Why aren't inheritable projects runnable?

We are on 8.1 and looking forward to using the new workstation feature for an operator console application. The operator console displays some views that are inherited from the MES application, at least that was the idea. After getting the ‘inheritable projects are not runnable as stand-alone projects’, we’re now re-considering our architecture.

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The MES Application needs to be runnable and in turn inherits from the global project. It doesn’t make sense to us to move all our views into the global project, that project solely contains scripts, named queries and style classes to drive standardization across all projects, and the idea of the MES project was to be the store for MES specific views that in turn we want to share with the operator console application.

GP Plywood Design-Project Inheritance (3)

Is there a reason why inheritable projects cannot also be runnable?

I suppose the easy answer is because that’s how we designed it. Inheritable projects are like abstract classes - you can’t have an instance of an abstract class, only an instance of a concrete subclass.

You could rearrange your projects like this:

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Thanks for the quick response Kevin. That looks like how we’ll have to setup the projects. Problem with so many projects is the need to have so many designers open to do development, but understood, thanks.

Still less than or equal to the number of designer you’d need for 7.9 though isn’t it?

edit: meh, guess that could go either way.

Looking back, in 7.x days, with a single designer I could edit global resources and main project. Ended up moving nearly all scripts to global so that they could be accessed by tags and gateway events as well as templates and windows.

With 8.0, the upgrade automatically generated global project and now the number of designers needed to be open went to 2 (3 if any sepasoft modules were installed due to the MES Gateway project).

Now with 8.1 workstation feature, we see the benefit of having separate projects rather than dynamically controlling navigation, but if we can’t inherit from a project that we also want to be runnable, then nearly everything (views, templates etc.) has to move to the global project and the depth of our projects (for inheritance) is never more than 2 levels.

And this is what we’ll do I think. I currently run into the issue where I make a change in the global project, save, then click the refresh button (merge any new changes on the gateway into the open project) in the runnable project, only to find that the view or window is still referencing a cached instance of the old global script function. Closing the window/view and re-opening it will fix this, but I’ve spent a bit of time debugging an issue that I had already fixed in the global project. For this reason alone, I don’t think I want to have multiple designers open for multiple levels of projects, saving parts in each and hoping the changes make it down to the only runnable project at the end.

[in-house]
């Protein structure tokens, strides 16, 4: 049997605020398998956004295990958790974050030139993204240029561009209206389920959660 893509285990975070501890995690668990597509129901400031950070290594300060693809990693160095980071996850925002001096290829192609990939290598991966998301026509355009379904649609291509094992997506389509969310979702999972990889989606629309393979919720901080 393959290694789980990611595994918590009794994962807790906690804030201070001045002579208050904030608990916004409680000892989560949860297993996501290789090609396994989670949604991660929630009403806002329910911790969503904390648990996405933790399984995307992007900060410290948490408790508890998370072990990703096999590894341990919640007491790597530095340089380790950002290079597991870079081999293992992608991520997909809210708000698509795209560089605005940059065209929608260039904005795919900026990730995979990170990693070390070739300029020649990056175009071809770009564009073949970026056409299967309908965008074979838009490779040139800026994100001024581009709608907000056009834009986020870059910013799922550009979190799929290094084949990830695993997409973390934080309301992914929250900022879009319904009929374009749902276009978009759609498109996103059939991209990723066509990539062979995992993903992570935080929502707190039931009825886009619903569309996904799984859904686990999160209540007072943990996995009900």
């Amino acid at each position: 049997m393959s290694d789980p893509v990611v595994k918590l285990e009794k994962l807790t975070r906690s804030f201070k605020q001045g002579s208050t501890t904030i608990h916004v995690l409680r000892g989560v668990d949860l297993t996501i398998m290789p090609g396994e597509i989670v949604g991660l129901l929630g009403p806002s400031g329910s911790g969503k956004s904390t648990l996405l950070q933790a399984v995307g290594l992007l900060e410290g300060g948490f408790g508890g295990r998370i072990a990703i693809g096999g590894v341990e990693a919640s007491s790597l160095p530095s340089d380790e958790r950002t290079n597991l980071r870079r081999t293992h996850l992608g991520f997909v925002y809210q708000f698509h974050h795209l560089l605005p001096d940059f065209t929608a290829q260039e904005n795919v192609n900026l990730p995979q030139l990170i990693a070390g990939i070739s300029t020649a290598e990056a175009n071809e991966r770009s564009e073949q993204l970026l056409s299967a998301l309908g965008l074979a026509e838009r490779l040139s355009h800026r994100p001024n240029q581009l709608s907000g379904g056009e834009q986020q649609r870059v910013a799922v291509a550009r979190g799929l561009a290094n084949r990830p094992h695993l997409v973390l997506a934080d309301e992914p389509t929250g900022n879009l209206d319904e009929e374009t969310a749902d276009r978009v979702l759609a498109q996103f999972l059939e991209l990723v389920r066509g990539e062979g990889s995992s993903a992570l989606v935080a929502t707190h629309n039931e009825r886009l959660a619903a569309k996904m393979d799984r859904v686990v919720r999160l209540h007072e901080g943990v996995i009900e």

Wow. I have long advocated not doing this, except for the most generic and well-tested scripts. For the simple reason that edits to shared (and now inherited) scripts restarts all projects (or all inheriting projects). Very disruptive. 8.x improved the situation greatly by making tag events point at a global scripting project that doesn’t have to share with other projects. You still need to keep the project scripts at the root of the inheritance tree generic and well-tested so you don’t edit them all the time. Keep scripts and resources in leaf projects until you actually need to share them, and always keep them in the leaf project for on-going development. Push resources up the hierarchy when they are stable. Copy resources to the leaf for further development and testing and push back when done.

Keeping multiple designers open in v8+ is a sign of poor script/resource management, not a flaw in Ignition. IMNSHO.

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It’s not really a global scripting project if it isn’t shared with other projects. It’s the only way I know of being able to access the same script libraries from a project or a tag. I’d ideally like to only have one designer open for ease of use, didn’t realize it’s also bad form on my part. I concur with it being disruptive, but we always do development on a dev server, never in production.

Don’t use tag events. Use Gateway Scripting Tag Change Events that are part of a project. As a bonus, a single defined script can listen to many tags.

BTW, it is called the “global scripting project” because it is the scripting project for global objects. That is, objects that “live” outside all projects. It is not the global project for all scripting, though it can be set that way and defaults to that for 7.9 upgrades.

That’s a way, although I prefer tag change event scripts defined in a UDT. that way I don’t have to remember to add the tag path in the Gateway event script each time I create a new UDT instance and sometimes that is done dynamically.

Perhaps the next logical evolution for Ignition is to have a tabbed designer with multiple projects open;)